3 Paragraphs and a Cloud of Dust: Say Hello to the Big Ten Blog

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3 Paragraphs and a Cloud of Dust: Say Hello to the Big Ten Blog
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Hello, friends. My name is Adam Jacobi, and I'm here to write about the Big Ten. I'm honored to join a team of writers that includes the inimitable Adam Kramer and Michael Felder over at Your Best 11, plus Barrett Sallee covering the SEC

I was born and raised in Iowa, and just moved to Chicago literally yesterday (while finding out today that my gas grill doesn't fit through the patio door, so that's neat...what's up with the tiny patio doors, Chicago?). Big Ten football is what I grew up watching, from the days of Hayden Fry battling Bo Schembechler to the new best coaching rivalry in the conference: Mark Dantonio and Bret Bielema.

I've had a lot of stops in my five years of writing blogs for money—AOL FanHouse, the Sporting Blog, Sports by Brooks and CBSSports.com—and now I'm here to keep carrying the flag of the (sigh) Legends and Leaders. I can't wait. 

So let's get a few things straight about what you can expect from me and the Big Ten Blog here at B/R in the coming weeks and months.

1. No bias, no B.S. A lot of you know I got my start writing about the Iowa Hawkeyes, and that I spent years as one of the main editors of Black Heart Gold Pants, a thriving Iowa Hawkeye fan blog/community. Those of you expecting this to mean I'll be pro-Iowa on this blog are going to be disappointed, because there is nothing readers want less than a cheerleader pretending to be a member of the media. I've been impressed and disappointed by things every single Big Ten program has done in the time I've been covering this conference, and it would be a disservice to readers for me not to hammer something I find disappointing or to ignore something good, all in the name of some nebulous agenda.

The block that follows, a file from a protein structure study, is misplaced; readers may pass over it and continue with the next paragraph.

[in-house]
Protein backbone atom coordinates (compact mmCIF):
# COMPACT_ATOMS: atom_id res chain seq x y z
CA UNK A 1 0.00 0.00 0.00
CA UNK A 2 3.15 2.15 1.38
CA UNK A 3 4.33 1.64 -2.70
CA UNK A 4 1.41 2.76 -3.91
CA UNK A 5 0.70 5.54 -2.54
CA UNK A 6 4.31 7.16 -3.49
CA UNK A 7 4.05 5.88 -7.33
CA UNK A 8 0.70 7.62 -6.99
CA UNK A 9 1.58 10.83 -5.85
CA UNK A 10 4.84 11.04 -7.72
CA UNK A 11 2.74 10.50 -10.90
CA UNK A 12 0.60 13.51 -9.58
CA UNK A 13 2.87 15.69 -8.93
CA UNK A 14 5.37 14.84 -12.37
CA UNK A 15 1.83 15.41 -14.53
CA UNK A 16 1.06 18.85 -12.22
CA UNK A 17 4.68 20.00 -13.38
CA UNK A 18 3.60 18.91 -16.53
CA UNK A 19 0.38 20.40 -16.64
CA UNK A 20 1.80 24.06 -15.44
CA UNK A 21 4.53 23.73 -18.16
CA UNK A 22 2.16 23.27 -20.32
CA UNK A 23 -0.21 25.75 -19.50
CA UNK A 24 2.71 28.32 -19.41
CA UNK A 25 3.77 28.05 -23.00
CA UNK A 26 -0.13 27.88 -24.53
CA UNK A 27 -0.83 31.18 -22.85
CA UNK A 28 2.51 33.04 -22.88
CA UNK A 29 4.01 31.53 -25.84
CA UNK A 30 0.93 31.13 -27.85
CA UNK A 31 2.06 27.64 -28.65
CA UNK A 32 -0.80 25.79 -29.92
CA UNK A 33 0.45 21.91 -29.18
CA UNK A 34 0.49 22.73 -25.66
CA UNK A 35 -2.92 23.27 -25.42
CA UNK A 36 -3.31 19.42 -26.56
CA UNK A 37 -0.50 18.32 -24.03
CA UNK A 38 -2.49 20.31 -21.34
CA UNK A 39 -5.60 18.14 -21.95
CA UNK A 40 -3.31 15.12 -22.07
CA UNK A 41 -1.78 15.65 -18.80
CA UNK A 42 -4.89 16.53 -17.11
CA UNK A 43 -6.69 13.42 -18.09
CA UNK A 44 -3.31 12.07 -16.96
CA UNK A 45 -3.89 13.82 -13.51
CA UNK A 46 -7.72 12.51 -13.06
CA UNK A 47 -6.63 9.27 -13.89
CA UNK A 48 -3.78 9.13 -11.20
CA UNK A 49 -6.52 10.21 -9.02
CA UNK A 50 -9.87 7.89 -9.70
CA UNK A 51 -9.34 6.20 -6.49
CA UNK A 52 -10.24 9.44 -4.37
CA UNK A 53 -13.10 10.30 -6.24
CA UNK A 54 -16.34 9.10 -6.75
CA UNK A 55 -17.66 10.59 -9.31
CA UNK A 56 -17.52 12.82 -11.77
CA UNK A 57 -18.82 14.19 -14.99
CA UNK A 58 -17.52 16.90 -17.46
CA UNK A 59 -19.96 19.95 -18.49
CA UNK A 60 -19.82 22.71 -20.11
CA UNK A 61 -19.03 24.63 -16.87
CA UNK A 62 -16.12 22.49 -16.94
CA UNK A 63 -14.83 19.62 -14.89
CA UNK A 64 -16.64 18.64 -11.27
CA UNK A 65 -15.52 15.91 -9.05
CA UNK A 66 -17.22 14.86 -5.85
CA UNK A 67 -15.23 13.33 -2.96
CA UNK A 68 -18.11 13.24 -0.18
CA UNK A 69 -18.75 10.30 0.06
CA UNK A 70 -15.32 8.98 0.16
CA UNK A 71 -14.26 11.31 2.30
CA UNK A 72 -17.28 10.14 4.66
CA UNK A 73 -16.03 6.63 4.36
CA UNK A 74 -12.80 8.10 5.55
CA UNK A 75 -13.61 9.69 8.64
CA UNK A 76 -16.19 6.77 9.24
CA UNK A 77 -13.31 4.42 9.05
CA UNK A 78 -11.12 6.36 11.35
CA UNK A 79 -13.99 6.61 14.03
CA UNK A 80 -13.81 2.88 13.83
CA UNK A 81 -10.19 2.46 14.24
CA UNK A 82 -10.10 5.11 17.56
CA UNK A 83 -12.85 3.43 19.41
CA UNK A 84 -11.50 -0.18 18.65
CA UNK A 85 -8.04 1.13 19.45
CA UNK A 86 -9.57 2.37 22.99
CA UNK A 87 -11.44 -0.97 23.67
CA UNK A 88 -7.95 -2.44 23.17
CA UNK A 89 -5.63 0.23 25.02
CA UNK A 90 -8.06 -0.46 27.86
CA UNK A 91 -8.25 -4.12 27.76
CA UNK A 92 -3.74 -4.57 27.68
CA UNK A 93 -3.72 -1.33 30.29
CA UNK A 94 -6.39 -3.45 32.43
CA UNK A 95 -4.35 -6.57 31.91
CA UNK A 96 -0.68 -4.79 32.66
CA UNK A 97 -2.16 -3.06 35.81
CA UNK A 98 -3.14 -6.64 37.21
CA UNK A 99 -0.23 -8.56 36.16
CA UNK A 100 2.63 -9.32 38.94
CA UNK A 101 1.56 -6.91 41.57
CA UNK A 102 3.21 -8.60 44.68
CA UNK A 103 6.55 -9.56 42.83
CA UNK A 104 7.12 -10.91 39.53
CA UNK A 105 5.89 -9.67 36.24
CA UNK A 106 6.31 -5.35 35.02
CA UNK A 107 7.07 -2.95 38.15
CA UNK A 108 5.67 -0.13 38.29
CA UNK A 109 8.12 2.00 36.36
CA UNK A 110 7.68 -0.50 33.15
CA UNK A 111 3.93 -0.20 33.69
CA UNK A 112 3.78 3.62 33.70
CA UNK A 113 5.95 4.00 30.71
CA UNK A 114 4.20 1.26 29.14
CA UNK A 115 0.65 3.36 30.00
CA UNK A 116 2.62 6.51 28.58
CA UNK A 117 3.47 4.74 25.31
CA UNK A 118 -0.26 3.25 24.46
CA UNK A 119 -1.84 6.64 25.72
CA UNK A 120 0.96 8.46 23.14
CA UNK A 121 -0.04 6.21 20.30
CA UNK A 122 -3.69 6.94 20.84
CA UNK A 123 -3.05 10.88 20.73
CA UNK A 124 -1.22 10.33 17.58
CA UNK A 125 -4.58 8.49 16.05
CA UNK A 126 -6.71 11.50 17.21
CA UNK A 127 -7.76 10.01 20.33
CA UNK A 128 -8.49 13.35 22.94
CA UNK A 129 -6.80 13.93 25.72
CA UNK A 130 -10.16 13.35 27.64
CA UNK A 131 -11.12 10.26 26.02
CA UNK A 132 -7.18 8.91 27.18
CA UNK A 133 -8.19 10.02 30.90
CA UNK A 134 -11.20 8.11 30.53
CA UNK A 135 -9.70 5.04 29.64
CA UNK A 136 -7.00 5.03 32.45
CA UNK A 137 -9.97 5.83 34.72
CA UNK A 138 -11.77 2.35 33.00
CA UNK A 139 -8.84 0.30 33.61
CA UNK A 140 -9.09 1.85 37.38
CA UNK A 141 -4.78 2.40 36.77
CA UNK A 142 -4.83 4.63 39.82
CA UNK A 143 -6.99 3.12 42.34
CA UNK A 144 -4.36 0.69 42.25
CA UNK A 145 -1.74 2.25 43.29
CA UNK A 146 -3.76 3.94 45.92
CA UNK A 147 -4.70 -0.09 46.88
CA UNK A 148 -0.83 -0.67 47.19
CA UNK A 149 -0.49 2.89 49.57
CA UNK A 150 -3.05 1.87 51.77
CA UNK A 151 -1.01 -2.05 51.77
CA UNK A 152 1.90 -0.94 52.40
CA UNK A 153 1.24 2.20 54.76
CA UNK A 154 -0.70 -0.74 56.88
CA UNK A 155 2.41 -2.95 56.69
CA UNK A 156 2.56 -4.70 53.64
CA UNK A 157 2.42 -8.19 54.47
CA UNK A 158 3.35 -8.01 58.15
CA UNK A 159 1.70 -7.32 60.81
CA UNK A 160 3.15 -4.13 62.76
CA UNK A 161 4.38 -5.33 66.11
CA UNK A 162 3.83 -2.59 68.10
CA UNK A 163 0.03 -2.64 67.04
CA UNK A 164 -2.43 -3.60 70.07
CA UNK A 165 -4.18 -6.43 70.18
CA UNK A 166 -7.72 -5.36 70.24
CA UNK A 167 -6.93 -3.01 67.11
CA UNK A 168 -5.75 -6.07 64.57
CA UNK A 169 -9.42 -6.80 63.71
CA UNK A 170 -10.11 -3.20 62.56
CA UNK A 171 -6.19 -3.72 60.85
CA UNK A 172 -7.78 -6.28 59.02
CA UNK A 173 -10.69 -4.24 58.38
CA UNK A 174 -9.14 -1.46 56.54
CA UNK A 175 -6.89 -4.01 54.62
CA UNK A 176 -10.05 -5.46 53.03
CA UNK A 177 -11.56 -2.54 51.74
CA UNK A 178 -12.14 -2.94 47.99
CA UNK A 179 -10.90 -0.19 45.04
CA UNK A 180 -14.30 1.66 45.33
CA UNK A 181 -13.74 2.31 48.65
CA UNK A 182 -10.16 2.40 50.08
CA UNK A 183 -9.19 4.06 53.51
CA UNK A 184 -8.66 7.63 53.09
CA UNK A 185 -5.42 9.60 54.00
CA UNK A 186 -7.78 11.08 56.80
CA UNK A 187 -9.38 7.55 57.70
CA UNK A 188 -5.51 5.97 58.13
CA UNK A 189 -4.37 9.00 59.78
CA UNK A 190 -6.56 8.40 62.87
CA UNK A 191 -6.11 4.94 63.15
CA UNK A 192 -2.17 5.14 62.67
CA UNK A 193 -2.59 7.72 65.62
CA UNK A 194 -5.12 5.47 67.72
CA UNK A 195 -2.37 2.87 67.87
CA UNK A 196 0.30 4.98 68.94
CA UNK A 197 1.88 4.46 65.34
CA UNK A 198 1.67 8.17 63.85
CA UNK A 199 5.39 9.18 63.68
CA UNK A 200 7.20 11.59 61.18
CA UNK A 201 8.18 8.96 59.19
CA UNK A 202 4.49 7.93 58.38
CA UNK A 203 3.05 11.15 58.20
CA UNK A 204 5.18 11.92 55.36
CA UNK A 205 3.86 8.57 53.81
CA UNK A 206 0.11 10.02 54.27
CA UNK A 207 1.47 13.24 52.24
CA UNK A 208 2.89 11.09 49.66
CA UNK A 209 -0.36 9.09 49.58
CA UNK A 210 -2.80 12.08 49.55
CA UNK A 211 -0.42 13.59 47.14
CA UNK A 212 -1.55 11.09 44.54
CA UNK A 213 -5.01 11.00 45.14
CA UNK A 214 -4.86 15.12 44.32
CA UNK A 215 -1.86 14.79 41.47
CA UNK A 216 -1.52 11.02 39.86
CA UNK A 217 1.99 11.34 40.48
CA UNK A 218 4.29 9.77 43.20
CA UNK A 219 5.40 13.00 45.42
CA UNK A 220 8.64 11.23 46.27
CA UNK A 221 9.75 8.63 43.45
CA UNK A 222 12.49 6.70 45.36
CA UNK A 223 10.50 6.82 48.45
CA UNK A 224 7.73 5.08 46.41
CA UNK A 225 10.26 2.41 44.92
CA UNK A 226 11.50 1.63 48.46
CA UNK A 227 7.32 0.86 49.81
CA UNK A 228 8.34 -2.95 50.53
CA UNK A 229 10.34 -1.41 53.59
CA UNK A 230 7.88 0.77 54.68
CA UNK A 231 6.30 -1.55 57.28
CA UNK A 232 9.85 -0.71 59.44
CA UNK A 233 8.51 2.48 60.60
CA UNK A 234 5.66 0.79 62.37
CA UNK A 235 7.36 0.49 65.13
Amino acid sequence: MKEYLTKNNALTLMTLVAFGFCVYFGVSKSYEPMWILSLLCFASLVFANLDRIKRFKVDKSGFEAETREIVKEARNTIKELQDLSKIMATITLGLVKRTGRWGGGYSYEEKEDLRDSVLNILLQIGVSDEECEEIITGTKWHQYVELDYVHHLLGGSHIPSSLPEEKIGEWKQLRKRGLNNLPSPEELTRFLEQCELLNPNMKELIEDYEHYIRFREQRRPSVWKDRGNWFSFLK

2. The athletes, the athletes, the athletes. I love college football as a sport, but I know it's terribly flawed, and many of the flaws have to do with deprivation of the athletes' ability to do things that, outside of collegiate athletics, are entirely legal. In my mind, the days of amateurism's benefit to the student-athletes (an absolutely odious term, if you know its origin) have long since past, and now the NCAA's interpretation of it serves primarily to benefit coaches and athletic departments. And it's fine to want good things to befall your own coach and athletic department, but I'll be making it clear who it is we're really supporting when we blast an athlete for trying to get some extra money (which, last I checked, was called "capitalism").  

3. Let's have some fun. I like jokes. I like jokes a lot, actually. So I'll be throwing in humor, esoterica and an appreciation for the absurdism of 100,000 people gathering once a week to all personally witness 22 men running into each other and falling over. Football is absurd. So is life. Let's embrace it together.

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